Inspiration Dissemination is an award-winning radio program that occurs Sunday nights at 7PM Pacific on KBVR Corvallis, 88.7FM. Each week on the program, we host a different graduate student worker from Oregon State University to talk about their lives and passion for research here at the university. By presenting these stories, we can present the diverse, human element of graduate research that is often hidden from the public view.
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Radio Station: www.orangemedianetwork.com/kbvr_fm
Host University: oregonstate.edu
This show was founded in 2012 by Joey Hulbert and Zhian Kamvar. It has been made possible by all the current and former hosts of the show, Orange Media Network, the KBVR-FM students and staff, and of course the amazing graduate students at Oregon State University.
Writing for Discovery
Join our conversation with Natalie Van Gelder, a first year graduate student writing creative nonfiction in OSU's MFA program. Natalie's work contributes to the emerging fields of medical humanities and narrative medicine, and she's passionate about bringing writing as a tool for discovery to those who many not be familiar with the practice. Hosted by Matt Vaughan and Selene Ross.
My new neighbor might be a ghost (shrimp)
This episode features Matt Vaughan, a third year PhD student in Integrative Biology working with Prof. Sarah Henkel in the Benthic Ecology Lab. Matt originally hails from Melbourne, Australia and recently joined the ID team as a host. Join us to learn about the fascinating ghost shrimp, their impact on marine systems, and how “disturbance and change" drives Matthew's research! Hosted by Jenna Fryer and Joseph Valencia.
The Memoir of El
Join us this week as we talk with Ellison Rose, a first year MFA student of creative non-fiction about what a memoir is and how they are writing theirs. Our conversation touches on what rurality means, what it feels like coming back to graduate school after an 8-year gap since college, as well as features a stunning writing sample read by El. If you're interested in learning more about the conversation surrounding rural cultural wealth, you can read the article El references here: https://www.emerald.com/insight/content/doi/10.1108/JME-06-2022-0076/full/html?skipTracking=true. Additionally, El stumbled upon this article through a blog that they read which they also recommend reading if interested: https://www.ednc.org/perspective-recognizing-my-rural-community-wealth-and-place-in-academia/. Hosted by Hannah Stuwe and Lisa Hildebrand.
Taking Inspiration from Life: Short stories on why we believe what we believe
This week's guest is Selene Ross, an MFA student specializing in literary fiction through short stories. We go in depth on how Selene seeks creative inspiration from people and places and the makings of a captivating story. Our conversation touches on her interests in women, belief, and the environmental symbolism of her home state of California. Hosted by Jenna Fryer and Joseph Valencia.
Forever Chemicals: How can we better detect PFAS?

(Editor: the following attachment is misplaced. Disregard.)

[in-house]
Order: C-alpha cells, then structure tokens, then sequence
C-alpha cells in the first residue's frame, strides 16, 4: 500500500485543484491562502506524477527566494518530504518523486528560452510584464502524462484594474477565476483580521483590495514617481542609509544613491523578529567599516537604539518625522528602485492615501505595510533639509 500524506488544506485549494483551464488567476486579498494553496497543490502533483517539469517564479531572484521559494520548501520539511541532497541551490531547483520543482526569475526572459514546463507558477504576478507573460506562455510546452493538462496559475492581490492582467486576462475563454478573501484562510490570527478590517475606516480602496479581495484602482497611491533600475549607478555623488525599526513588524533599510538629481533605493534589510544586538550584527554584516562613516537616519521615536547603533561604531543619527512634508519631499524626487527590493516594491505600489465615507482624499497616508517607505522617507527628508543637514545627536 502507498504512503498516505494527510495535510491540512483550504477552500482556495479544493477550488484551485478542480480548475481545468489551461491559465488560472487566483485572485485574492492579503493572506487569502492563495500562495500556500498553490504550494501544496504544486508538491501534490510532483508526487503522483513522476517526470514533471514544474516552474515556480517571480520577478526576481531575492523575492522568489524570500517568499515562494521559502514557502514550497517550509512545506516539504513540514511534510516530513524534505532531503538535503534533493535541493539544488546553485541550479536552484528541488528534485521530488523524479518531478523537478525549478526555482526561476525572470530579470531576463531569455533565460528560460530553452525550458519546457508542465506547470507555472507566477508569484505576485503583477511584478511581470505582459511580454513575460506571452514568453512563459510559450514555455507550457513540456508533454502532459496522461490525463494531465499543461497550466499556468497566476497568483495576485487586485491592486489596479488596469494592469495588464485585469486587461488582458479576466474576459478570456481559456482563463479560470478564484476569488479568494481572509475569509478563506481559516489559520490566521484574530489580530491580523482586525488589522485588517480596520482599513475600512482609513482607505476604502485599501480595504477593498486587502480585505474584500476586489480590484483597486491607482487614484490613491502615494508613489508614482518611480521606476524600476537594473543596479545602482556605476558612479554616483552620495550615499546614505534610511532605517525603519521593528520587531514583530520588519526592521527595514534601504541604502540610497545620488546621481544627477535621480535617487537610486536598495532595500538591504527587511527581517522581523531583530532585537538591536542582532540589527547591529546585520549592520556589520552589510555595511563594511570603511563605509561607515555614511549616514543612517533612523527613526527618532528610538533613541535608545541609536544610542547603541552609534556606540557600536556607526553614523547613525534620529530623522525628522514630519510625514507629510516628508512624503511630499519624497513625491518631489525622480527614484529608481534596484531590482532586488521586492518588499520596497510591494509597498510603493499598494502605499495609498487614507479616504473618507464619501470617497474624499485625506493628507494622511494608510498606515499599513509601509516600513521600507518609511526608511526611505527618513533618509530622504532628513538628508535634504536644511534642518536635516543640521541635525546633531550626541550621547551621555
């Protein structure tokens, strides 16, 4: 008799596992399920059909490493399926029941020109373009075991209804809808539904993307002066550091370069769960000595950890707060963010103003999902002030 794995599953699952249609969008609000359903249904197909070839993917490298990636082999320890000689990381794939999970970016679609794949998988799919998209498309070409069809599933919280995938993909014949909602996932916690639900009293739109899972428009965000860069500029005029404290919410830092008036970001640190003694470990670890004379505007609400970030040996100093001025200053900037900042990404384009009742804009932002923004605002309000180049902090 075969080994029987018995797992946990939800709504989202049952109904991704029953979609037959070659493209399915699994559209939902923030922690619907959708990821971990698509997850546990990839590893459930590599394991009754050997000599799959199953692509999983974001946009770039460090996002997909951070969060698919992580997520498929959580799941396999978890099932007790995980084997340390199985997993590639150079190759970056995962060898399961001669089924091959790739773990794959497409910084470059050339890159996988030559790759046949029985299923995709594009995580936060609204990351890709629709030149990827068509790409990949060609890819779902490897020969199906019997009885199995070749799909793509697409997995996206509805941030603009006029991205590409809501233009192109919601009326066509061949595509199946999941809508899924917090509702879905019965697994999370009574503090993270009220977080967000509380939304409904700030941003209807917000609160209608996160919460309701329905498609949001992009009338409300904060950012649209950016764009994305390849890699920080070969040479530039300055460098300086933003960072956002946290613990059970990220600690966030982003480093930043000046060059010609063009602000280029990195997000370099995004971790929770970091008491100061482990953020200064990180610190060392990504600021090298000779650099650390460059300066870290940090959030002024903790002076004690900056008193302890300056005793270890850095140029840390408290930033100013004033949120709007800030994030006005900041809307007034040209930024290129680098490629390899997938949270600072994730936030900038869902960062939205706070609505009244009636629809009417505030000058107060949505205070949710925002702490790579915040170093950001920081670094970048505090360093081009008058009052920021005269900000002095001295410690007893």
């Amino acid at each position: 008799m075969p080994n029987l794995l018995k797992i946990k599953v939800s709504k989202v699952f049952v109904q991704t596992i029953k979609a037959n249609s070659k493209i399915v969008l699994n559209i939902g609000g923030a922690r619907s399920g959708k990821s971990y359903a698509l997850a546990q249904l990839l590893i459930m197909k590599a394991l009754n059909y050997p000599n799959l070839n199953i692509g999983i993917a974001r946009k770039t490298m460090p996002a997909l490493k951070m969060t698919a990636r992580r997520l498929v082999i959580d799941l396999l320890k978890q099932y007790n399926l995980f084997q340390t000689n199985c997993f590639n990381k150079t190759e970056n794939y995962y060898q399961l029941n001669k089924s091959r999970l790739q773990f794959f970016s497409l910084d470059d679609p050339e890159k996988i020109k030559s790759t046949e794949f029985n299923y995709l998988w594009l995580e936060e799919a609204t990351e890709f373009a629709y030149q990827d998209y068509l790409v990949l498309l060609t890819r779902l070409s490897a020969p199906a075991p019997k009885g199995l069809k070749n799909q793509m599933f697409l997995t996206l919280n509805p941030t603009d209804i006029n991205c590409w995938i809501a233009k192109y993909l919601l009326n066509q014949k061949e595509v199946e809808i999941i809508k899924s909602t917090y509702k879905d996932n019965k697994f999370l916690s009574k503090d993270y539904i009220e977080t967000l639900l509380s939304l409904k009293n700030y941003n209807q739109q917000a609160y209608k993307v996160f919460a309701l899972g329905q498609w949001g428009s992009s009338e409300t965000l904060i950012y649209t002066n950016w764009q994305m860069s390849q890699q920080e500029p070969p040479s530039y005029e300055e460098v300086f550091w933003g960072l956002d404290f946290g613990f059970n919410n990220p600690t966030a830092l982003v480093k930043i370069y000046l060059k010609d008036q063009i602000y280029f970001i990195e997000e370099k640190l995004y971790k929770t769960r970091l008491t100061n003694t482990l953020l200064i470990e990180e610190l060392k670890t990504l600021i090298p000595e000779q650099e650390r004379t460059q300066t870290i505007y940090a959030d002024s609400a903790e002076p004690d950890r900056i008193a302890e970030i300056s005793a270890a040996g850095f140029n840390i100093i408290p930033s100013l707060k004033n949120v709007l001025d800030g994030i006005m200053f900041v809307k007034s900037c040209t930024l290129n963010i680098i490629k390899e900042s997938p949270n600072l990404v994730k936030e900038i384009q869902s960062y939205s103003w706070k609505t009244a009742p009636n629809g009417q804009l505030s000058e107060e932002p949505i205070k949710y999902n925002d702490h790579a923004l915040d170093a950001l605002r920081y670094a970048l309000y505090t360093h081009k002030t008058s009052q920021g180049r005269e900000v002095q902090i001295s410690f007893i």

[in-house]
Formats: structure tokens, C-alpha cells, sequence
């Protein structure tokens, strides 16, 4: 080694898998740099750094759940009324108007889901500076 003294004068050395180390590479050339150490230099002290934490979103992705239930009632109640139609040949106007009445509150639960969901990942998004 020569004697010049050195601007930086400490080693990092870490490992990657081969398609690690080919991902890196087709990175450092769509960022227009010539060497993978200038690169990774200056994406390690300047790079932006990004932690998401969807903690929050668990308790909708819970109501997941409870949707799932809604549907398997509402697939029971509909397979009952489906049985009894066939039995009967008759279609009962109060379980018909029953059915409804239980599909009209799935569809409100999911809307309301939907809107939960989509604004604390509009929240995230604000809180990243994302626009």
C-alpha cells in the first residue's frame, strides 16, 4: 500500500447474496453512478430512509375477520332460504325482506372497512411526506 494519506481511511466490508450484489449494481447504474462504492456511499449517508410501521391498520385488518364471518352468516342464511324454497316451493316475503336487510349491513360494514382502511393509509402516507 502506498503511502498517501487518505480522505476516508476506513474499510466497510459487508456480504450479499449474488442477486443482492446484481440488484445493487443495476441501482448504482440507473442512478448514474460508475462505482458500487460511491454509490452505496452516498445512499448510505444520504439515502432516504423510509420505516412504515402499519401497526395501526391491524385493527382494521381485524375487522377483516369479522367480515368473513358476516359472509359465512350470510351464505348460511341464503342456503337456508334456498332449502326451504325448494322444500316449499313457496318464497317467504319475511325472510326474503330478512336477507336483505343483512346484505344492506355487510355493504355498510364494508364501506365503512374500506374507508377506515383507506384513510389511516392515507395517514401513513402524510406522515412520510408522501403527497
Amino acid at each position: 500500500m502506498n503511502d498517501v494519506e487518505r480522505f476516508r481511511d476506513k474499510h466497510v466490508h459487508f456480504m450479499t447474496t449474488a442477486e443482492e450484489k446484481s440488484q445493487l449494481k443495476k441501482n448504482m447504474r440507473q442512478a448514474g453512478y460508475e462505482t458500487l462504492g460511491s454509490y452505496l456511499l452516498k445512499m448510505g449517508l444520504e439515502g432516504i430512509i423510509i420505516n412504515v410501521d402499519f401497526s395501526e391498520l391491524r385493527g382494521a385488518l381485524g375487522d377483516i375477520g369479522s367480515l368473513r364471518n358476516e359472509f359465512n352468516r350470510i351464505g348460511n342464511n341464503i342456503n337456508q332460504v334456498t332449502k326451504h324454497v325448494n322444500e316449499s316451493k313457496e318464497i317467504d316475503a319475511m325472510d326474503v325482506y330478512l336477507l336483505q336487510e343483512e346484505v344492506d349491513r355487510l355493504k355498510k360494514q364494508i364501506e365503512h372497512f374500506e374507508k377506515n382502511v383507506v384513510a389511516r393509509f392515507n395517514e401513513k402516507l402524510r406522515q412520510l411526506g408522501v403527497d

Per and polyfluoroalkyl substances, also known as PFAS, are widely used, long lasting chemicals, components of which break down very slowly over time. This is why you may have heard these substances called “forever chemicals.” However, the toxicity of these substances are not fully understood. Join us on this episode with E Hernandez to discuss these ubiquitous substances and his work to better be able to detect these harmful chemicals. Hosted by Hannah Stuwe and Jenna Fryer.
The Lost Loggers: The Erasure and Exclusion of the Black Logging Community of Maxville, Oregon
In the small town of Maxville in eastern Oregon there's a story that often goes overlooked. Like many Oregon towns, Maxville was a timber town, but unique to Maxville is the community of Black loggers that lived and worked there after the Great Migration of the 1920s. Lonni Ivey is a logger’s daughter. While in her MA program in History, she learned about the community of Black loggers in Maxville and immediately knew she had to learn more. Lonni devoted her research to discovering more about Maxville and giving this story the attention it deserves, leading to her capstone project “More Than a Footnote: Erasure, Exclusion, and the Remarkable Presence of the Black Logging Community of Maxville, Oregon, 1923-33.” Lonni was inspired by Gwendolyn Trice, the founder and executive director of the Maxville Heritage Ideology Center and herself the descendant of one of the Maxville Loggers.
Stories about science & diverse pathways
The show always presents a wide breadth of science topics in an easy to digest way appropriate for all ages. Some topics include coral bleaching, computer algorithms in machine learning, melting icebergs, public perception of policies, etc.. They describe the inspiration behind students’ motivation for a higher education; often it’s a childhood teacher or an empowering mentor that helps spark the desire to work towards higher education. At the end of the show the hosts ask for advice which is always helpful to hear from a variety of perspectives. They close on a song which never fails to disappoint!